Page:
The prosecutor queries the discrepancy in the amounts: how much in total did Dmitrichenko give Zarutsky? The accused says it is 60 thousand rubles, as a loan - the receipts are in the case file, states Dmitrichenko.
The judge asks whether Dmitrichenko had his rights read to him. He doesn't remember. He says a lawyer was there, but at certain points went out of the room. He did not read the affidavits at all - he trusted the lawyers.
Dmitrichenko draws the judge's attention to the fact that in all the affidavits it states that the dancer was not aware of sulphuric acid being used. "You didn't read it, but you signed it?" sums up the judge. "Yes."
Investigators told him to name Tsiskaridze
He says the investigators suggested Dmitrichenko should name Nikolai Tsiskaridze and Ruslan Pronin as customers [who ordered the attack]. Hopefully today we will hear their testimony.
Now point by point: how Dmitrichenko knew Zarutsky - confirmed; how Zarutsky wanted to beat Filin up - confirmed. Zarutsky also had to want to talk with Filin.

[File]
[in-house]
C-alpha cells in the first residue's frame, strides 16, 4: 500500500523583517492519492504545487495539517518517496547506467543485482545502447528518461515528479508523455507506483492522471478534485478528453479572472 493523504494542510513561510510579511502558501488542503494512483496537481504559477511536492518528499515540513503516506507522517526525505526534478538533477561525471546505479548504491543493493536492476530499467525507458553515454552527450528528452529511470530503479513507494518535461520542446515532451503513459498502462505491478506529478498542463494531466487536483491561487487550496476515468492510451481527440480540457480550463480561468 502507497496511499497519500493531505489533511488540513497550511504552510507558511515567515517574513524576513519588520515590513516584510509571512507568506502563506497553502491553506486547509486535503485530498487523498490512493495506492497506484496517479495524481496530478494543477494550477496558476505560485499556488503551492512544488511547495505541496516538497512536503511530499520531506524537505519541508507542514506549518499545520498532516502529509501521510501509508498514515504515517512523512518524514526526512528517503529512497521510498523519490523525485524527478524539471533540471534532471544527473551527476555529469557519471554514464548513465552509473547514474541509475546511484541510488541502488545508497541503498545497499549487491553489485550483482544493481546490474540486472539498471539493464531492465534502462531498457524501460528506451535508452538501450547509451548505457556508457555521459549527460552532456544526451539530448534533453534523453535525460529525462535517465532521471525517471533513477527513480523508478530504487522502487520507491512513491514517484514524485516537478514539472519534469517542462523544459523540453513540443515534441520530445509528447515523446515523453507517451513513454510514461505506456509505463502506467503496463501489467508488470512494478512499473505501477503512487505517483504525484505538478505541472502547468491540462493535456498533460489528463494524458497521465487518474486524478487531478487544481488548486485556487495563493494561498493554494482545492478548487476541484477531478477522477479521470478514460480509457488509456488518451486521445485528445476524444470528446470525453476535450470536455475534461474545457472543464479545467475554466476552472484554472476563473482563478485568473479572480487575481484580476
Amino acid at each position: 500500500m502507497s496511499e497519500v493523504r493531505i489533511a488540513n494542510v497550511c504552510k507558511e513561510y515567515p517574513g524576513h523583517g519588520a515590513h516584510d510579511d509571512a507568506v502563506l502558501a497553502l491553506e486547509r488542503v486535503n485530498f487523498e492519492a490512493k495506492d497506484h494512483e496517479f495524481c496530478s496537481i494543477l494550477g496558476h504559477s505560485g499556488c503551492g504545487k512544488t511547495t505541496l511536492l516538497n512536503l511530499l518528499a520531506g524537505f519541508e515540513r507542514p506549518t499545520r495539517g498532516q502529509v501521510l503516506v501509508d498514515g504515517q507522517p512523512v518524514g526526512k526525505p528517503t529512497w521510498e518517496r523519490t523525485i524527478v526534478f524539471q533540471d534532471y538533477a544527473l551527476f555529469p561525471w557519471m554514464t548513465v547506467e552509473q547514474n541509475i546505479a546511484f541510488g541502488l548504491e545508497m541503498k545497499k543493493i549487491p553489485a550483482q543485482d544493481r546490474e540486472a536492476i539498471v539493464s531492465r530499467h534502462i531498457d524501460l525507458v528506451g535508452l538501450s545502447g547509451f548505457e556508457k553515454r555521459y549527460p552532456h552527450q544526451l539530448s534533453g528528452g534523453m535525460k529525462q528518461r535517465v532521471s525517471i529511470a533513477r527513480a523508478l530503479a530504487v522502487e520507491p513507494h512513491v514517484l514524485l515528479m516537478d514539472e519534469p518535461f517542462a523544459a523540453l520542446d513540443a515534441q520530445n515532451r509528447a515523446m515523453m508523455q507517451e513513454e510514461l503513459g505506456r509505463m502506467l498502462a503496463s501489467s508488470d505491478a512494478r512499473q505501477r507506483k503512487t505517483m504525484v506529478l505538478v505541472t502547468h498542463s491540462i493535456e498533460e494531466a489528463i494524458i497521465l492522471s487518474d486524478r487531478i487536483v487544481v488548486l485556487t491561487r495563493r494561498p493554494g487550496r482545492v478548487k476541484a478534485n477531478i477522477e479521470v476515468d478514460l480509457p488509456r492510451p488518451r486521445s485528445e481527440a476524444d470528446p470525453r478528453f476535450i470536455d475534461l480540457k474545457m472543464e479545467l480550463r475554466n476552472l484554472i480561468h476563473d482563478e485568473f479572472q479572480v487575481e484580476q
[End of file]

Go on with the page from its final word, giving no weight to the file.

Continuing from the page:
The judge asked whether Dmitrichenko understands that even to "beat someone up" carried liability with it. No - he did not understand! Only now Dmitrichenko has understood. And he recalls how when he was 17 he got into fights, when the local boys really badly beat up him up. This is the whole story - Dmitrichenko got beaten up by local boys when he was 17. And he did not imagine that Zarutsky would go and beat up Filin.
He did not know about Zarutsky's criminal past, he had not looked to see if cameras were present at Filin's residence - which means these statements aren't confirmed (in the affidavits it says the opposite). His messages to Zarutsky about Filin's movements he does confirm. The judge asks a reasonable question, considering, why Dmitrichenko was communicating these to Zarutsky. The dancer explains, to have a word and punch him.